RN13, which would include public consultations and a participatory approach by civil
society. This will be incorporated in the bidding documents after Bank's approval and
B. Disclosure Requirements Date
Environmental Assessment/Audit/Management Plan/Other:
Was the document disclosed prior to appraisal?
Date of receipt by the Bank
Date of "in-country" disclosure
Date of submission to InfoShop
For category A projects, date of distributing the Executive
Summary of the EA to the Executive Directors
Resettlement Action Plan/Framework/Policy Process:
Was the document disclosed prior to appraisal?
Date of receipt by the Bank
Date of "in-country" disclosure
Date of submission to InfoShop
Indigenous Peoples Plan/Planning Framework:
Was the document disclosed prior to appraisal?
Date of receipt by the Bank
Date of "in-country" disclosure
Date of submission to InfoShop
Pest Management Plan:
Was the document disclosed prior to appraisal?
Date of receipt by the Bank
Date of "in-country" disclosure
Date of submission to InfoShop
* If the project triggers the Pest Management and/or Physical Cultural Resources,
the respective issues are to be addressed and disclosed as part of the Environmental
Assessment/Audit/or EMP.
If in-country disclosure of any of the above documents is not expected, please
explain why:
C. Compliance Monitoring Indicators at the Corporate Level (to be filled in when the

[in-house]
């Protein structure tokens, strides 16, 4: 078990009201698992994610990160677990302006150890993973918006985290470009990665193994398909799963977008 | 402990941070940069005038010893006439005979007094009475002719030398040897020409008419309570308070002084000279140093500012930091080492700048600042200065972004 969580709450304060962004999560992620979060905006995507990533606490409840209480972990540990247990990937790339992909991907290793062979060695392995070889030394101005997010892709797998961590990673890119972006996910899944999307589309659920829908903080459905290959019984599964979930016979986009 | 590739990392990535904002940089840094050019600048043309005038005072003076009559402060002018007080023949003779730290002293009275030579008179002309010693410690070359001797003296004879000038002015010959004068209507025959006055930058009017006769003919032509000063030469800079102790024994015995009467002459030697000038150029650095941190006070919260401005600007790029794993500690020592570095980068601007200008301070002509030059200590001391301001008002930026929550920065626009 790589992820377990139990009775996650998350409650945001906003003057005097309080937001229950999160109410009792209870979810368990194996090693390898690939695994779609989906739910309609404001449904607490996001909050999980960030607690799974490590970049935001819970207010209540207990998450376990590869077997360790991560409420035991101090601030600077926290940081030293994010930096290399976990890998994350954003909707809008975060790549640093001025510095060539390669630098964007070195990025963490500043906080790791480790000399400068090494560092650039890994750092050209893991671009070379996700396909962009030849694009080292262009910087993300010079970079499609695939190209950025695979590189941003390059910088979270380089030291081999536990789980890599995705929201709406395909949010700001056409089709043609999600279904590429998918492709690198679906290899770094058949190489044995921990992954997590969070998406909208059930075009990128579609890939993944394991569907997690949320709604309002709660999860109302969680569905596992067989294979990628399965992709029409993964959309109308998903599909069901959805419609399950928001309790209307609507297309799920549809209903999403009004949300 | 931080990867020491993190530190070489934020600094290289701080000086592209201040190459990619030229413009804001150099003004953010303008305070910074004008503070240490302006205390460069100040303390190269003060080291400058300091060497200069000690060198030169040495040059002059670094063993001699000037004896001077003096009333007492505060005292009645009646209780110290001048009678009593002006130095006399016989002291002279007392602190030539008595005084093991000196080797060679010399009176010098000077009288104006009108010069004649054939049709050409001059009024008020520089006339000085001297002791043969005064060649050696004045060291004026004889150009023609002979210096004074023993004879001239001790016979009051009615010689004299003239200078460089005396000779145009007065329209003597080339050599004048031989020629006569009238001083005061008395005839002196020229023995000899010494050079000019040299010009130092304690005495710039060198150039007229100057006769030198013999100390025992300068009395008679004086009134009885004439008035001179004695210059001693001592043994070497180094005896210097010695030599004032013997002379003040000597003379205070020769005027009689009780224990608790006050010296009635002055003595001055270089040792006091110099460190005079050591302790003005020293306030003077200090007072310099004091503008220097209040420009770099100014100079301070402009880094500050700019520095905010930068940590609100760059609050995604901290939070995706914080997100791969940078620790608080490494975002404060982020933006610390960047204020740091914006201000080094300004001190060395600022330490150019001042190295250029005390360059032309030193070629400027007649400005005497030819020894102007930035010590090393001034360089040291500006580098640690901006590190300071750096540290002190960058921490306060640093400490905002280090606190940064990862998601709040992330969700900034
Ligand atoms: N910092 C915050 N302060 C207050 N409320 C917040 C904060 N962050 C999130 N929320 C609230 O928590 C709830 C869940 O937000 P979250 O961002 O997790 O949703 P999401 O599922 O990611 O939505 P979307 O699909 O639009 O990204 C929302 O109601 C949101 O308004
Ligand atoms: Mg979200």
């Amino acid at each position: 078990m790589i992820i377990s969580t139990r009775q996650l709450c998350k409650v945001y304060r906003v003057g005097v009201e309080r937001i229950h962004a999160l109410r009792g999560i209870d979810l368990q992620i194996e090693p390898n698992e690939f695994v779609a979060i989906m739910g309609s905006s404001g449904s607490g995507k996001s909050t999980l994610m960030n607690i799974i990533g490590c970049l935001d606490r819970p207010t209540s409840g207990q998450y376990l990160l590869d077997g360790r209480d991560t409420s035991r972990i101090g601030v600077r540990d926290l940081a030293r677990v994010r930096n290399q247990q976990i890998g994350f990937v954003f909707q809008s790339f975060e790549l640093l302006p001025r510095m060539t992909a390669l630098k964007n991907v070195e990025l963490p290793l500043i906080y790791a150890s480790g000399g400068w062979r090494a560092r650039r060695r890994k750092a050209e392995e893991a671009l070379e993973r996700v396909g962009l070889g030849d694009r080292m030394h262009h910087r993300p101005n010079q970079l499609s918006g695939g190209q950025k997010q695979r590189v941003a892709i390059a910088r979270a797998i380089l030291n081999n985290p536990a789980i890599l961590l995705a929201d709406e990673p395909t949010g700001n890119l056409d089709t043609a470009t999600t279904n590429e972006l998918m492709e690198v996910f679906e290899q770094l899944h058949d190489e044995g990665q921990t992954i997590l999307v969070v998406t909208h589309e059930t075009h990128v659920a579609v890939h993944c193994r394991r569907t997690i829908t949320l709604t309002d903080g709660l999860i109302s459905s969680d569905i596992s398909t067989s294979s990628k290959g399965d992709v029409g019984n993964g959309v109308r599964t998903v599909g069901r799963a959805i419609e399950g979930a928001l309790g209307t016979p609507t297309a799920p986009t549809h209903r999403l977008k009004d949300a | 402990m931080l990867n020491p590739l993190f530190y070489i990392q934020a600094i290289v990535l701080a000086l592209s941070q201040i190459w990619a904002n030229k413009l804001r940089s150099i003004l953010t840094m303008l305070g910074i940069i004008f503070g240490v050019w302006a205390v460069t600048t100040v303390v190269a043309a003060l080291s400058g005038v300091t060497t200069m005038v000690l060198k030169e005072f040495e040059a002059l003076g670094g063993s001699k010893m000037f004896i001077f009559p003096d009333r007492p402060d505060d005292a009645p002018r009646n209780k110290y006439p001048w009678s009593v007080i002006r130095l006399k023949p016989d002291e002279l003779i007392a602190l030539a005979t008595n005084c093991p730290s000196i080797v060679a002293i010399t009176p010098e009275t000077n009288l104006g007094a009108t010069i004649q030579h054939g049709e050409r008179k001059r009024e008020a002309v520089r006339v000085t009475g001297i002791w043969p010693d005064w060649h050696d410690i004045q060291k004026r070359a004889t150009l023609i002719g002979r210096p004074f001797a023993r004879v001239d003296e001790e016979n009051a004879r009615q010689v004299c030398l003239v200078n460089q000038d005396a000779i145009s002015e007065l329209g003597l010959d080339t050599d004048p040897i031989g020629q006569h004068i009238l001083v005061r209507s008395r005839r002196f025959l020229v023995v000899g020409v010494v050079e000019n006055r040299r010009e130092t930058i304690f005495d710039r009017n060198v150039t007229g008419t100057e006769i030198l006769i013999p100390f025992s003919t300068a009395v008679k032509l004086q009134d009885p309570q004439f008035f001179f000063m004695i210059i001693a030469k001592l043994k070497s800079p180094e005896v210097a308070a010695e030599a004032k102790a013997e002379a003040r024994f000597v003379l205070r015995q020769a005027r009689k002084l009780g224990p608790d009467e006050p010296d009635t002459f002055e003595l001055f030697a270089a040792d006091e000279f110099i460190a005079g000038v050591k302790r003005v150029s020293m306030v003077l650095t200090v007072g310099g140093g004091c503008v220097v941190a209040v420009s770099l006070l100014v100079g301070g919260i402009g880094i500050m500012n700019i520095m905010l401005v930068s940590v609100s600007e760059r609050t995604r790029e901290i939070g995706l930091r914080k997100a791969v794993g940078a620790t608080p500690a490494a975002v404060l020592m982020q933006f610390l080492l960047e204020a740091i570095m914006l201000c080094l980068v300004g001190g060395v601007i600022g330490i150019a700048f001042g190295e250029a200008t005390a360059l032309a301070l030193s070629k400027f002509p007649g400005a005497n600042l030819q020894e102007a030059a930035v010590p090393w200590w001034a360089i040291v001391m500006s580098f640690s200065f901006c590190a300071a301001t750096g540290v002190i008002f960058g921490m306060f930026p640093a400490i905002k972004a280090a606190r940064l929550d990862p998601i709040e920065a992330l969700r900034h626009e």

ISDS is finalized by the project decision meeting)
OP/BP/GP 4.01 - Environment Assessment
Does the project require a stand-alone EA (including EMP) report?
If yes, then did the Regional Environment Unit or Sector Manager (SM)
review and approve the EA report?
Are the cost and the accountabilities for the EMP incorporated in the
OP/BP 4.12 - Involuntary Resettlement
Has a resettlement plan/abbreviated plan/policy framework/process
framework (as appropriate) been prepared?
If yes, then did the Regional unit responsible for safeguards or Sector
Manager review the plan?
The World Bank Policy on Disclosure of Information
Have relevant safeguard policies documents been sent to the World Bank's
Have relevant documents been disclosed in-country in a public place in a
form and language that are understandable and accessible to project-affected
groups and local NGOs?
All Safeguard Policies
Have satisfactory calendar, budget and clear institutional responsibilities
been prepared for the implementation of measures related to safeguard
Have costs related to safeguard policy measures been included in the project
Does the Monitoring and Evaluation system of the project include the
monitoring of safeguard impacts and measures related to safeguard policies?
Have satisfactory implementation arrangements been agreed with the
borrower and the same been adequately reflected in the project legal
D. Approvals
Signed and submitted by:
Task Team Leader:
Environmental Specialist:
Social Development Specialist
Additional Environmental and/or
Social Development Specialist(s):
Mr Pierre Graftieaux
Mr Paul-Jean Feno
Mr Gordon Appleby
Ms Alexandra C. Bezeredi
Ms Supee Teravaninthorn
Approved by:
Regional Safeguards Coordinator:
Sector Manager: